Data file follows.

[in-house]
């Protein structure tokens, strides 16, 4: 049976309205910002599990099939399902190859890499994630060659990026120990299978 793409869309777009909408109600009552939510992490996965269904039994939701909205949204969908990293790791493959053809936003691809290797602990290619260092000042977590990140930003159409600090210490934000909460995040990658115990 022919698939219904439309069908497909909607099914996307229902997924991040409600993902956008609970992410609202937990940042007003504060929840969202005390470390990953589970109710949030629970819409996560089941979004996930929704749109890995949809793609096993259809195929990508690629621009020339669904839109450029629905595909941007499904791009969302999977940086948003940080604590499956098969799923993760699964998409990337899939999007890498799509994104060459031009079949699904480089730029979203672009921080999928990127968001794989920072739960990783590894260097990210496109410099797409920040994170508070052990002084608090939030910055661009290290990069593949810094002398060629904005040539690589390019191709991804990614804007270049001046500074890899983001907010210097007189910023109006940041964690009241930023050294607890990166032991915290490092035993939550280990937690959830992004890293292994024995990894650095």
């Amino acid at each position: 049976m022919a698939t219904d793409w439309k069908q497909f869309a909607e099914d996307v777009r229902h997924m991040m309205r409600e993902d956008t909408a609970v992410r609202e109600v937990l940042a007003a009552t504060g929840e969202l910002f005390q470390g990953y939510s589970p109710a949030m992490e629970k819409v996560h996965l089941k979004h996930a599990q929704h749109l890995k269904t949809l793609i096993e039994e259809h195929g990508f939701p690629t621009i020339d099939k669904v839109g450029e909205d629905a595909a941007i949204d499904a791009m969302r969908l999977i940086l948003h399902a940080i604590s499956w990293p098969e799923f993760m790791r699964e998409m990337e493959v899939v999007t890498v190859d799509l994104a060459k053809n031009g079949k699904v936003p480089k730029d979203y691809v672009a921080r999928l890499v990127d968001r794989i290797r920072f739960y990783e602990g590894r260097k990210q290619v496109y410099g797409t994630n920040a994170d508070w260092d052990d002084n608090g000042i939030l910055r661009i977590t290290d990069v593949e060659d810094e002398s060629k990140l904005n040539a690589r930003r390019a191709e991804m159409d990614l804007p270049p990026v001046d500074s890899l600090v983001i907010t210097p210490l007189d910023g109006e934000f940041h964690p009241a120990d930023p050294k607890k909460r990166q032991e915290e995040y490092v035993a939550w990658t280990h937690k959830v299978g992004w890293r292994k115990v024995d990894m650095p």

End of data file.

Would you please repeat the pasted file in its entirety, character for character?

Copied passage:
[in-house]
């Protein structure tokens, strides 16, 4: 049976309205910002599990099939399902190859890499994630060659990026120990299978 793409869309777009909408109600009552939510992490996965269904039994939701909205949204969908990293790791493959053809936003691809290797602990290619260092000042977590990140930003159409600090210490934000909460995040990658115990 022919698939219904439309069908497909909607099914996307229902997924991040409600993902956008609970992410609202937990940042007003504060929840969202005390470390990953589970109710949030629970819409996560089941979004996930929704749109890995949809793609096993259809195929990508690629621009020339669904839109450029629905595909941007499904791009969302999977940086948003940080604590499956098969799923993760699964998409990337899939999007890498799509994104060459031009079949699904480089730029979203672009921080999928990127968001794989920072739960990783590894260097990210496109410099797409920040994170508070052990002084608090939030910055661009290290990069593949810094002398060629904005040539690589390019191709991804990614804007270049001046500074890899983001907010210097007189910023109006940041964690009241930023050294607890990166032991915290490092035993939550280990937690959830992004890293292994024995990894650095």
């Amino acid at each position: 049976m022919a698939t219904d793409w439309k069908q497909f869309a909607e099914d996307v777009r229902h997924m991040m309205r409600e993902d956008t909408a609970v992410r609202e109600v937990l940042a007003a009552t504060g929840e969202l910002f005390q470390g990953y939510s589970p109710a949030m992490e629970k819409v996560h996965l089941k979004h996930a599990q929704h749109l890995k269904t949809l793609i096993e039994e259809h195929g990508f939701p690629t621009i020339d099939k669904v839109g450029e909205d629905a595909a941007i949204d499904a791009m969302r969908l999977i940086l948003h399902a940080i604590s499956w990293p098969e799923f993760m790791r699964e998409m990337e493959v899939v999007t890498v190859d799509l994104a060459k053809n031009g079949k699904v936003p480089k730029d979203y691809v672009a921080r999928l890499v990127d968001r794989i290797r920072f739960y990783e602990g590894r260097k990210q290619v496109y410099g797409t994630n920040a994170d508070w260092d052990d002084n608090g000042i939030l910055r661009i977590t290290d990069v593949e060659d810094e002398s060629k990140l904005n040539a690589r930003r390019a191709e991804m159409d990614l804007p270049p990026v001046d500074s890899l600090v983001i907010t210097p210490l007189d910023g109006e934000f940041h964690p009241a120990d930023p050294k607890k909460r990166q032991e915290e995040y490092v035993a939550w990658t280990h937690k959830v299978g992004w890293r292994k115990v024995d990894m650095p």